Saturday, 24 October 2015

52 books in 52 weeks, week 42

"First Impressions" by Charlie Lovett and "The Heroes' Welcome" by Louisa Young. Oh two book reviews in one blog post,  two blog posts in two days, and hopefully one tomorrow. Feast or famine. I have just read Sandra's post on balancing out blogging and sewing and not blogging and commenting. I find the two really are interlinked. I like to sew and I like to share what I sew but the blogging and more so reading blogs can take up a lot of time.

But move on, this is a book review post. "First Impressions" and "The Heroes' Welcome" were two books I bought on my jaunts through the summer, the first from Blackwells in Oxford and the second from Daunt Books in Fulham, London.

First Impressions is from the Jane Austen genre, not by Jane Austen but in the style of Jane Austen and based around Jane Austen. ~Sophie is a lover of Jane Austen (not in the literal sense) and in her new job in an antiquarian booksellers she is sent on the quest of an obscure book by an even more obscure author who was a contemporary of Miss Austen. The book's chapters interweave between Sophie's search for this book and Jane Austen's growing relationship with the obscure Rev Mansfield.  But where is Sophie's  relationships with Eric, the quiet American book lover and Winston, the extrovert publisher headed?
I must admit I did enjoy this book. I always enjoy any of these Jane Austen linked novels no matter how banal. Some of them are real chick lit and pretty feeble but I love them all. In fairness to Charlie Lovett, this novel has good potential. It is not really chick lit, it starts off very promising but the ending is rather feeble. Don't want to spoil it, still glad I read it, but starts well, could have ended better.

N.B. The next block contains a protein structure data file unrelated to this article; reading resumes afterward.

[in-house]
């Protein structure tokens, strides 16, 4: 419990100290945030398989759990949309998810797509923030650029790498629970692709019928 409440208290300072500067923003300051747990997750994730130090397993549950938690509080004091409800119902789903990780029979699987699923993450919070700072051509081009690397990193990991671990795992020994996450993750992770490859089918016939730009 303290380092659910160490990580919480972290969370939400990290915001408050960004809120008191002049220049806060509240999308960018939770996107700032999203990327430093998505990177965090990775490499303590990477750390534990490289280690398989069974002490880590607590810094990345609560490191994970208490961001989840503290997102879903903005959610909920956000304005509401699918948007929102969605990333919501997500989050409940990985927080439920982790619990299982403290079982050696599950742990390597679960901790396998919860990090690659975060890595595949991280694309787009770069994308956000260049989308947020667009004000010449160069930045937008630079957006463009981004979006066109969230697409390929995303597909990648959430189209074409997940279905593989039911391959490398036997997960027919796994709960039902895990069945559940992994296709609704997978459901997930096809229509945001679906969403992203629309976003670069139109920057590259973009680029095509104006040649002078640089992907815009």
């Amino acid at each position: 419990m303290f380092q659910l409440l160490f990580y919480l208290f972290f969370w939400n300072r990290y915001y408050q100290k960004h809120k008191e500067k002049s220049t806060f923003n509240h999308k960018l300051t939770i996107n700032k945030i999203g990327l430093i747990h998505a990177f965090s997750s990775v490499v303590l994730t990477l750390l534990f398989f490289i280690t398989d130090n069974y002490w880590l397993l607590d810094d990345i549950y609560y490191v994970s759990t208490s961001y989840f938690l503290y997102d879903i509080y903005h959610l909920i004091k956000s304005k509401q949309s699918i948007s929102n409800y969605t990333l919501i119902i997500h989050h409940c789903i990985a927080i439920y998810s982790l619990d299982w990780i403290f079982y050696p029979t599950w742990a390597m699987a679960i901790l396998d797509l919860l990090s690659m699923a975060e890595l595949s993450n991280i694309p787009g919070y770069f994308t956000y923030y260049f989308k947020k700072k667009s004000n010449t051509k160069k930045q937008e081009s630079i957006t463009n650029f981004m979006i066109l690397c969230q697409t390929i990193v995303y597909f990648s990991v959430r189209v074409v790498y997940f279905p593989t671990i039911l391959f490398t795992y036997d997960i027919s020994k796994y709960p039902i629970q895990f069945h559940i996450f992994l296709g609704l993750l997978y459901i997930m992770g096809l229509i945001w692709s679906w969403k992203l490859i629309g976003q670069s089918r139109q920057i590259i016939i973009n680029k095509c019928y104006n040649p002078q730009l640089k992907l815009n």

Having finished the first novel I rebound straight into The Heroes' Welcome by Louisa Young. Louisa Young's novels are very good, very strong. They fall into the category of chick lit but this is rather unfair. Louisa's books could well be read by anyone, not just women. The story lines are good well thought out and very plausible, this is no exception. Rile and his Commanding Officer Peter Locke are returned from the Somme and Battle of Loos. They are not so much the conquering heroes but the wounded heroes, both physically and more importantly mentally. They both have the support of their women, Riley has Nadine and Peter has Julia . They both have Rose, friend of Nadine and cousin of Peter. But the world is not the same in 1918, the class structure is different, their relationships are different. Peace is difficult to cope with as well. I found myself really drawn into this story. I carried it about in the car and in my handbag, reading it at every opportunity. Even reading it in a café whilst daughter was in the "ladies room". And this book didn't disappoint. There is not necessarily a happy ending in life, but life does go on and we must make of it what we can. My best friend Liz who blogs as the wheelontheschoolhouse had previously reviewed this book. We had both bought it. I didn't reread her review, I wanted to read the book with open eyes. Now I am off to read her review.

sorry about the rather dark photos, winter Saturday night light now I'm afraid.

Helen x
linking up with 52booksin52weeks


  1. I just loved 'the Heroes' welcome' although it was desperately sad. I think that generation definitely were more 'stiff upper lip' and get on with it! 'First impressions' sounds like a nice comfort read, maybe borrow please? Xx

  2. The Heroes Welcome is a depressive reading, don't you think? I first found the summary at where they wrote that it should be read in several steps and not in one day. When my wife read it, I could hardly comfort her.


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